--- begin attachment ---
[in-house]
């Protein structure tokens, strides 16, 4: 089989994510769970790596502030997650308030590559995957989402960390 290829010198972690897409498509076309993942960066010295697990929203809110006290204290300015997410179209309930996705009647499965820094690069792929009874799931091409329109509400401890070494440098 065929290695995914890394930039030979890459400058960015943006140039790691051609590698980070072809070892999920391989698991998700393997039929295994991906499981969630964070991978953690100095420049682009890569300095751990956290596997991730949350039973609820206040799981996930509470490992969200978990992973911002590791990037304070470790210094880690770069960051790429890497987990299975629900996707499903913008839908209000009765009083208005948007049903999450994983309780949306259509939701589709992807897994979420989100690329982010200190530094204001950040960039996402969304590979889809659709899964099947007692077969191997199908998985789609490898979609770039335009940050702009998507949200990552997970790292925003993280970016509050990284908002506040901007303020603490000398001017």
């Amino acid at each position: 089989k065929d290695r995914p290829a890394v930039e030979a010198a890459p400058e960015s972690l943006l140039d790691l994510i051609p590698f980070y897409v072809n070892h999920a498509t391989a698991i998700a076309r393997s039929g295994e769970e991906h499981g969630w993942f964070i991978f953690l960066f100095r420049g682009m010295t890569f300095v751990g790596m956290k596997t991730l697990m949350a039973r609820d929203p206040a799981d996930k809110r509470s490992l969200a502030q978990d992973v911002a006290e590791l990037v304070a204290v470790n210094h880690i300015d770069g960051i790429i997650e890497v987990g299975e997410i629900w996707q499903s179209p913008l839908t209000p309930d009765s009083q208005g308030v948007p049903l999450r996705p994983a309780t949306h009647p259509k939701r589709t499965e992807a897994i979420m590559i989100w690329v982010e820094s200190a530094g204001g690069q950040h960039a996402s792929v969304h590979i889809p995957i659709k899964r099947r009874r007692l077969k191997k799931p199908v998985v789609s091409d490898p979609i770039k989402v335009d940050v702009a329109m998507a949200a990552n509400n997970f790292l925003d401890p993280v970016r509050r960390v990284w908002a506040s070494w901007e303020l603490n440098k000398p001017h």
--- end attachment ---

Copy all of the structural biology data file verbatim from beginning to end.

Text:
[in-house]
């Protein structure tokens, strides 16, 4: 089989994510769970790596502030997650308030590559995957989402960390 290829010198972690897409498509076309993942960066010295697990929203809110006290204290300015997410179209309930996705009647499965820094690069792929009874799931091409329109509400401890070494440098 065929290695995914890394930039030979890459400058960015943006140039790691051609590698980070072809070892999920391989698991998700393997039929295994991906499981969630964070991978953690100095420049682009890569300095751990956290596997991730949350039973609820206040799981996930509470490992969200978990992973911002590791990037304070470790210094880690770069960051790429890497987990299975629900996707499903913008839908209000009765009083208005948007049903999450994983309780949306259509939701589709992807897994979420989100690329982010200190530094204001950040960039996402969304590979889809659709899964099947007692077969191997199908998985789609490898979609770039335009940050702009998507949200990552997970790292925003993280970016509050990284908002506040901007303020603490000398001017």
């Amino acid at each position: 089989k065929d290695r995914p290829a890394v930039e030979a010198a890459p400058e960015s972690l943006l140039d790691l994510i051609p590698f980070y897409v072809n070892h999920a498509t391989a698991i998700a076309r393997s039929g295994e769970e991906h499981g969630w993942f964070i991978f953690l960066f100095r420049g682009m010295t890569f300095v751990g790596m956290k596997t991730l697990m949350a039973r609820d929203p206040a799981d996930k809110r509470s490992l969200a502030q978990d992973v911002a006290e590791l990037v304070a204290v470790n210094h880690i300015d770069g960051i790429i997650e890497v987990g299975e997410i629900w996707q499903s179209p913008l839908t209000p309930d009765s009083q208005g308030v948007p049903l999450r996705p994983a309780t949306h009647p259509k939701r589709t499965e992807a897994i979420m590559i989100w690329v982010e820094s200190a530094g204001g690069q950040h960039a996402s792929v969304h590979i889809p995957i659709k899964r099947r009874r007692l077969k191997k799931p199908v998985v789609s091409d490898p979609i770039k989402v335009d940050v702009a329109m998507a949200a990552n509400n997970f790292l925003d401890p993280v970016r509050r960390v990284w908002a506040s070494w901007e303020l603490n440098k000398p001017h």